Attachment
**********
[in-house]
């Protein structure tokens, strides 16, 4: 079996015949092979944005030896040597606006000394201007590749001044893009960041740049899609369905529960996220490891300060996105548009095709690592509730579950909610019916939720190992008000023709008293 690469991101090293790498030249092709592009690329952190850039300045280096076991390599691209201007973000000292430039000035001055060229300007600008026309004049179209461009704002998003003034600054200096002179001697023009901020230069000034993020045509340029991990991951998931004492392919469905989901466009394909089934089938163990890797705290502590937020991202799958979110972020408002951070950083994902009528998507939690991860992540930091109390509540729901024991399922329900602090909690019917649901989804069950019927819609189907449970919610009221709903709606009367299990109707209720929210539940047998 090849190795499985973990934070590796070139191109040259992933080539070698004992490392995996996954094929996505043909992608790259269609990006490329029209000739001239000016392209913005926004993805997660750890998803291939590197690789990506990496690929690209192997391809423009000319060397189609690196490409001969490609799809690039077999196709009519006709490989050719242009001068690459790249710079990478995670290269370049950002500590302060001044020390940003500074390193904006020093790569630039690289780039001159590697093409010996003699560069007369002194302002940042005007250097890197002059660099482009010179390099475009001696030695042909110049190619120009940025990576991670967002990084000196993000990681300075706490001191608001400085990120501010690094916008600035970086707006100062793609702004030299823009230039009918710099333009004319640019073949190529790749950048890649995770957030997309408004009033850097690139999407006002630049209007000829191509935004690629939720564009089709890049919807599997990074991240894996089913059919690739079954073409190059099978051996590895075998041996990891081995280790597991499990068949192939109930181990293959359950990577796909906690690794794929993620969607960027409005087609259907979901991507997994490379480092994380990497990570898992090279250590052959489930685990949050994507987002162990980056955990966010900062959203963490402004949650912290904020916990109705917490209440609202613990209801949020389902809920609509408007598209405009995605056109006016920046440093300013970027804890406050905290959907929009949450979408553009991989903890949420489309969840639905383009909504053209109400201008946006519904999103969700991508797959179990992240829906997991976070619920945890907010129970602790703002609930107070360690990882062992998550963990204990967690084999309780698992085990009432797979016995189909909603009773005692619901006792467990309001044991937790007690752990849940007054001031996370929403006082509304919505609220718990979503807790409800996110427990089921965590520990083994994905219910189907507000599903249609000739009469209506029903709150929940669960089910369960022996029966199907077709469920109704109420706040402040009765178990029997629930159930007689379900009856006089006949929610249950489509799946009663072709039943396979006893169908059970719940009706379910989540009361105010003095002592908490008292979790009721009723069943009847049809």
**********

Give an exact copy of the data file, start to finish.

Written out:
[in-house]
């Protein structure tokens, strides 16, 4: 079996015949092979944005030896040597606006000394201007590749001044893009960041740049899609369905529960996220490891300060996105548009095709690592509730579950909610019916939720190992008000023709008293 690469991101090293790498030249092709592009690329952190850039300045280096076991390599691209201007973000000292430039000035001055060229300007600008026309004049179209461009704002998003003034600054200096002179001697023009901020230069000034993020045509340029991990991951998931004492392919469905989901466009394909089934089938163990890797705290502590937020991202799958979110972020408002951070950083994902009528998507939690991860992540930091109390509540729901024991399922329900602090909690019917649901989804069950019927819609189907449970919610009221709903709606009367299990109707209720929210539940047998 090849190795499985973990934070590796070139191109040259992933080539070698004992490392995996996954094929996505043909992608790259269609990006490329029209000739001239000016392209913005926004993805997660750890998803291939590197690789990506990496690929690209192997391809423009000319060397189609690196490409001969490609799809690039077999196709009519006709490989050719242009001068690459790249710079990478995670290269370049950002500590302060001044020390940003500074390193904006020093790569630039690289780039001159590697093409010996003699560069007369002194302002940042005007250097890197002059660099482009010179390099475009001696030695042909110049190619120009940025990576991670967002990084000196993000990681300075706490001191608001400085990120501010690094916008600035970086707006100062793609702004030299823009230039009918710099333009004319640019073949190529790749950048890649995770957030997309408004009033850097690139999407006002630049209007000829191509935004690629939720564009089709890049919807599997990074991240894996089913059919690739079954073409190059099978051996590895075998041996990891081995280790597991499990068949192939109930181990293959359950990577796909906690690794794929993620969607960027409005087609259907979901991507997994490379480092994380990497990570898992090279250590052959489930685990949050994507987002162990980056955990966010900062959203963490402004949650912290904020916990109705917490209440609202613990209801949020389902809920609509408007598209405009995605056109006016920046440093300013970027804890406050905290959907929009949450979408553009991989903890949420489309969840639905383009909504053209109400201008946006519904999103969700991508797959179990992240829906997991976070619920945890907010129970602790703002609930107070360690990882062992998550963990204990967690084999309780698992085990009432797979016995189909909603009773005692619901006792467990309001044991937790007690752990849940007054001031996370929403006082509304919505609220718990979503807790409800996110427990089921965590520990083994994905219910189907507000599903249609000739009469209506029903709150929940669960089910369960022996029966199907077709469920109704109420706040402040009765178990029997629930159930007689379900009856006089006949929610249950489509799946009663072709039943396979006893169908059970719940009706379910989540009361105010003095002592908490008292979790009721009723069943009847049809």